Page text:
Format of Laboratory Reports
1. Title page and Abstract: The front page of the report should display the title of the experiment, your name, the name of any experimental partners, and the date on which the report is submitted, and a brief abstract. An abstract is typically 50 to 100 words, starting with the purpose of the study, then summarizing the main results of the study with the corresponding data included, and also stating any significant conclusions.
2. Introduction: This should start at the top of the second page. The introduction presents the theory and motivation of the experiment briefly. The object of the experiment should be clearly stated. Theoretical equation used in treating the data should be included in this section.
3. Experimental Method: The section provides a brief description (in your own words) of the experimental method used to obtain the data. Indicate any significant deviations from the prescribed procedures. Do not include detailed procedures copied from the laboratory manual. Include all equations needed to calculate the data from the experimental measurements (i.e. Calculations of concentration from absorbance, molar enthalpy from temperature change).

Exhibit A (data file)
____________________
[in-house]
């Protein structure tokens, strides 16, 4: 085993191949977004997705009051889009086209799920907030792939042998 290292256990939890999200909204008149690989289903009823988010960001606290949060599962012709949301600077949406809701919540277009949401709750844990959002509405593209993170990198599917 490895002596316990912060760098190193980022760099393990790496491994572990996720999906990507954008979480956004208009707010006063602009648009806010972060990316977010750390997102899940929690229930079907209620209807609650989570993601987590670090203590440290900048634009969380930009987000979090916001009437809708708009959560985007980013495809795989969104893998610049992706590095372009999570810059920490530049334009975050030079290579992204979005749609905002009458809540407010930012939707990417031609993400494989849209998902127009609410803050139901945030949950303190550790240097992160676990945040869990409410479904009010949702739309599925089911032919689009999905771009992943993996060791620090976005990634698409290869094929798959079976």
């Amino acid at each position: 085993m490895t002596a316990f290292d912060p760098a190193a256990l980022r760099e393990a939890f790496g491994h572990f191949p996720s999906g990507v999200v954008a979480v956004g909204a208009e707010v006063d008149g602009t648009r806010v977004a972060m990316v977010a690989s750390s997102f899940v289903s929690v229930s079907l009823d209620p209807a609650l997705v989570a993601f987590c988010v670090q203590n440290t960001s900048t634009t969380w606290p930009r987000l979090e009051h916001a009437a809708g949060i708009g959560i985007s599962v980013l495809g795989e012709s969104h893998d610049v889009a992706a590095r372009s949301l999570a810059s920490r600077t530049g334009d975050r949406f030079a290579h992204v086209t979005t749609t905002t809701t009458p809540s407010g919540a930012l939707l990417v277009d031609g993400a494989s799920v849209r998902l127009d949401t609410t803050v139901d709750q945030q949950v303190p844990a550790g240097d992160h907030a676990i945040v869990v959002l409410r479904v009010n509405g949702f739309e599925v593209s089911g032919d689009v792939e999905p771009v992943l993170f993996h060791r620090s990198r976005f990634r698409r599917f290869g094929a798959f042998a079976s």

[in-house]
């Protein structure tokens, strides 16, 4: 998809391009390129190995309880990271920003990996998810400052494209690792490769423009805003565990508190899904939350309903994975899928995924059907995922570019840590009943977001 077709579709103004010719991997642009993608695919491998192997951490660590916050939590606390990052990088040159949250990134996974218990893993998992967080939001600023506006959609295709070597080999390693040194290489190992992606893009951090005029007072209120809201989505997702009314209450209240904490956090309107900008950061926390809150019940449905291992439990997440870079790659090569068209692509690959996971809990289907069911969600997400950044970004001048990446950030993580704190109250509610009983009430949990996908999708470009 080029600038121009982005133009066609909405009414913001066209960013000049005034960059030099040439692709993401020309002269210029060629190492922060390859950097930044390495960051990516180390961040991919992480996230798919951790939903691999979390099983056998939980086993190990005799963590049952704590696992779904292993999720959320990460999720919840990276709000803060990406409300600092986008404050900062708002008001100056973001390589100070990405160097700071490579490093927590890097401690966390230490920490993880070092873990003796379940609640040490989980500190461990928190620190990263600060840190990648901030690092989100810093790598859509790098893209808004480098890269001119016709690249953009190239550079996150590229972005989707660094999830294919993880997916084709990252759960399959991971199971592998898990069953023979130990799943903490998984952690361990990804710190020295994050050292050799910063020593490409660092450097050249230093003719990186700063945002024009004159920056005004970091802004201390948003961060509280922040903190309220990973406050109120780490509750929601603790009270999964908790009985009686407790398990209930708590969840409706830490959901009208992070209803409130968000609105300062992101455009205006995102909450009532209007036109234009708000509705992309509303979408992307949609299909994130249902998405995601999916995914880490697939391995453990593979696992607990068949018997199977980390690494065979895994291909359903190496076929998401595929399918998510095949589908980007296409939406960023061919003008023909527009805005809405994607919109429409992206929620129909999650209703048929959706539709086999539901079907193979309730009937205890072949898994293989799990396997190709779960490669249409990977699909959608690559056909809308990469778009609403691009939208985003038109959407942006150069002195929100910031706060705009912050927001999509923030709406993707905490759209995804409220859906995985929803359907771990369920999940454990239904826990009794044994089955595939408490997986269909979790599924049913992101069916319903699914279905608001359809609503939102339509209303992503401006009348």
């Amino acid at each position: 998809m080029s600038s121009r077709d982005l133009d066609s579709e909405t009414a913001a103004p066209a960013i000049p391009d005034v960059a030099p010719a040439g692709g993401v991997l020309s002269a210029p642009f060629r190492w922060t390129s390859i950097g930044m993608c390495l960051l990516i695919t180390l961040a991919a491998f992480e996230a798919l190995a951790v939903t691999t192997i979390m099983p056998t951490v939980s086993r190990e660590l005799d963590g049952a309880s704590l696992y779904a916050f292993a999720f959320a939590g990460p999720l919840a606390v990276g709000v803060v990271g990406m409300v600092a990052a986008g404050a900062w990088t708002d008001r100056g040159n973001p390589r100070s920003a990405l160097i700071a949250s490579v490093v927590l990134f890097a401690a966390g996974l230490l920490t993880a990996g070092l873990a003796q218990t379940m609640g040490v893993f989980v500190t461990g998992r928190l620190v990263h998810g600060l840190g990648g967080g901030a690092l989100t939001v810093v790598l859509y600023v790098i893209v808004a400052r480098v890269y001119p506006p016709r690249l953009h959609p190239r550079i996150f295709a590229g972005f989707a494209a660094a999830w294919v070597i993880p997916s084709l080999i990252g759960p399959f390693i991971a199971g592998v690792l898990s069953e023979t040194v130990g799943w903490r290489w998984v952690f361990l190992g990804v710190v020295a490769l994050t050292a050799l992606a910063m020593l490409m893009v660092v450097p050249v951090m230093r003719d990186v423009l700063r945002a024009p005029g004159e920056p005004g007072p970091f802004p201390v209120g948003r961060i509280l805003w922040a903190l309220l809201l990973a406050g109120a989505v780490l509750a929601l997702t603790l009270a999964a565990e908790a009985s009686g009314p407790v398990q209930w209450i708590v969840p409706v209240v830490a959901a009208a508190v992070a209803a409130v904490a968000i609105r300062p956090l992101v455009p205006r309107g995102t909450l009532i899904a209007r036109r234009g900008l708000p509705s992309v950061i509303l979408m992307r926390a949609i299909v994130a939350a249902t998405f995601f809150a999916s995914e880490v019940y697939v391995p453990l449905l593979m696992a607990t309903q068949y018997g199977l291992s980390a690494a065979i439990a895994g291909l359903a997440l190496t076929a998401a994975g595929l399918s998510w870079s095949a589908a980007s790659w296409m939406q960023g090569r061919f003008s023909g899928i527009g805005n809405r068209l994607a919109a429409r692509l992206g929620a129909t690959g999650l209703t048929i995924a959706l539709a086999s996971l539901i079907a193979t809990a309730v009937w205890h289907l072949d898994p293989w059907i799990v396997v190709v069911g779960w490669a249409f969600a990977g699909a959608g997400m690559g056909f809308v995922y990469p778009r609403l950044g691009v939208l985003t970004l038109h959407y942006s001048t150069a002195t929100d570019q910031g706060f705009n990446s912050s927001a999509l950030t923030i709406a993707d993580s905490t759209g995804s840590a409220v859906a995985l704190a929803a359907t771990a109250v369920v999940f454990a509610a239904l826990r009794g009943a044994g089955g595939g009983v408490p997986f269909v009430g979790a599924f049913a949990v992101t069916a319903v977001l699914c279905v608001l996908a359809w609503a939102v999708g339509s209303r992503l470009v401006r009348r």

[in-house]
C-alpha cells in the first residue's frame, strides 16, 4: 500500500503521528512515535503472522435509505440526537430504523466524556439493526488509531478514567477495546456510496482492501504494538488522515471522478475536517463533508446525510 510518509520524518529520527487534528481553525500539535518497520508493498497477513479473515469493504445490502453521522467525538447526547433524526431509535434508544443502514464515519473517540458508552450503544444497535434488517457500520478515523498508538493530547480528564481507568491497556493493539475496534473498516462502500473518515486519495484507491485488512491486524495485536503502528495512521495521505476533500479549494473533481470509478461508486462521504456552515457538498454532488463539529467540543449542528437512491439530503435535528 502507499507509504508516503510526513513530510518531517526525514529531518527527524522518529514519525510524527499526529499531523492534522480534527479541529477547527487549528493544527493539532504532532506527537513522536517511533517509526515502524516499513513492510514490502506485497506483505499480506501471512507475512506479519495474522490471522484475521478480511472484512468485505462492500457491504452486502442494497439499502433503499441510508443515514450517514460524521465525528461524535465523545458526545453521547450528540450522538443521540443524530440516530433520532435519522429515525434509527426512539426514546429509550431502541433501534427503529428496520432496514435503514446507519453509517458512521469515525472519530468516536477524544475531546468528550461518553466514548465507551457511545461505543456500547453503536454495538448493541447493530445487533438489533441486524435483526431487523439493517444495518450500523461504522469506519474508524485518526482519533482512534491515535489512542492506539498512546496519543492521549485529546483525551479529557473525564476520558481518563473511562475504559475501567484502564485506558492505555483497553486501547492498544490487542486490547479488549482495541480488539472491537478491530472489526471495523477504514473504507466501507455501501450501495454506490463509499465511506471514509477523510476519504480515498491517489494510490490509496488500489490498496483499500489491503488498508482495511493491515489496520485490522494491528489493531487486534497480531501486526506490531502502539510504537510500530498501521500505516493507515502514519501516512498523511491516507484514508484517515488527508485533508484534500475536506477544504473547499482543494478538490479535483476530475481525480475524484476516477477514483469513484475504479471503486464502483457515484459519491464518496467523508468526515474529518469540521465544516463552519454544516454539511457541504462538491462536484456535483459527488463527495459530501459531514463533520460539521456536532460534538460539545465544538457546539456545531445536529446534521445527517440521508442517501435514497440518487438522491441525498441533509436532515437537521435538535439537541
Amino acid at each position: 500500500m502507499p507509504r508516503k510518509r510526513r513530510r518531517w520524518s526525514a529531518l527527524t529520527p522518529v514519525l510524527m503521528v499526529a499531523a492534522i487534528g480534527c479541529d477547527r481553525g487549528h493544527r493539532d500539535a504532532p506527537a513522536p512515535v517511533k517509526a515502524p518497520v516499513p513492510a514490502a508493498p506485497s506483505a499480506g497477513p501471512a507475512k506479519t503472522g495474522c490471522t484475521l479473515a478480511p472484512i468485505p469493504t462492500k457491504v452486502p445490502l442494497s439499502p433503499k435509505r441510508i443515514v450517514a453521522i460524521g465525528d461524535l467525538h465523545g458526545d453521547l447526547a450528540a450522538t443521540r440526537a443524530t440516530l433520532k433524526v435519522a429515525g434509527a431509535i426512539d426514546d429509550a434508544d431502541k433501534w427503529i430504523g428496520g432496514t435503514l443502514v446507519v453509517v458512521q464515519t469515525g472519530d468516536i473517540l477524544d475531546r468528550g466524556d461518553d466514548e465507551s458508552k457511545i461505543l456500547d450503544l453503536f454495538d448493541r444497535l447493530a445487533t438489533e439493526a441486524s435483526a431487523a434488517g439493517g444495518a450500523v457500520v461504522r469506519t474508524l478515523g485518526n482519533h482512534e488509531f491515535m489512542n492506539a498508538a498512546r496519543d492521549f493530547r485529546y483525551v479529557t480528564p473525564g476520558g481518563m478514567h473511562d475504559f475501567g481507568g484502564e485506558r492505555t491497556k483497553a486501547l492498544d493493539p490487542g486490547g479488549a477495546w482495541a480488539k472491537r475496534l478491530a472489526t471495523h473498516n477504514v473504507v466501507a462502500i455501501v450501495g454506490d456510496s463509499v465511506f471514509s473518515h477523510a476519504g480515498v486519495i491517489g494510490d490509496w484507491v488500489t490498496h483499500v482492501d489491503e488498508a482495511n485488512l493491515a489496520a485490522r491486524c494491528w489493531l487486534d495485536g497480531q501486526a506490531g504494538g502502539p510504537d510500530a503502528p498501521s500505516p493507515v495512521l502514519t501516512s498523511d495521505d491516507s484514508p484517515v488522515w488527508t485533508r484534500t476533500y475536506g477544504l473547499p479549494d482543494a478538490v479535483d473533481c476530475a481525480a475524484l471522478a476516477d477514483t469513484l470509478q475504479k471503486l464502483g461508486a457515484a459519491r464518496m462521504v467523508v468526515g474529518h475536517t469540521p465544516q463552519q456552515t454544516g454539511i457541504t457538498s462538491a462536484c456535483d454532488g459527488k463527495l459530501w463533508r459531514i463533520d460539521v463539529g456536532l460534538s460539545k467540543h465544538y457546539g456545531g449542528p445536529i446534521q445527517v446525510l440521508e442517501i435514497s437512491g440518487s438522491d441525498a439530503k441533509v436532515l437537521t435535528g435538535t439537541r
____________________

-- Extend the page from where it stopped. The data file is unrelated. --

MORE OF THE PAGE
4. Results: The section on results should present experimental results in an orderly fashion using table and graphs. Tabulated output of data recorded in the laboratory notebook and/or hardcopy or graphic of tabular data obtained from the instrument or computer interfaced to the instrument. Be certain to include units and uncertainties for any measured values. Include sample calculations when appropriate (i.e. whenever a calculation was performed). Unless specifically requested, do not derive the equations but use references to indicate the source. Include a brief summary of the error analysis.
5. Discussion/Conclusion: This section should interpret the results in terms of the theory presented in the introduction and known molecular properties where possible — be certain to indicate whether the objective(s) of the experiment was accomplished. Compare results with literature values when possible (you may need to locate these values — they will not always be given to you). Answer all questions given additionally for some experiments, with each question clearly labeled. If appropriate, suggest modification to the experimental procedure that could improve the precision and/or error.
6. References: This section includes citations of all sources to which YOU referred, including this laboratory manual and/or other sources of literature values.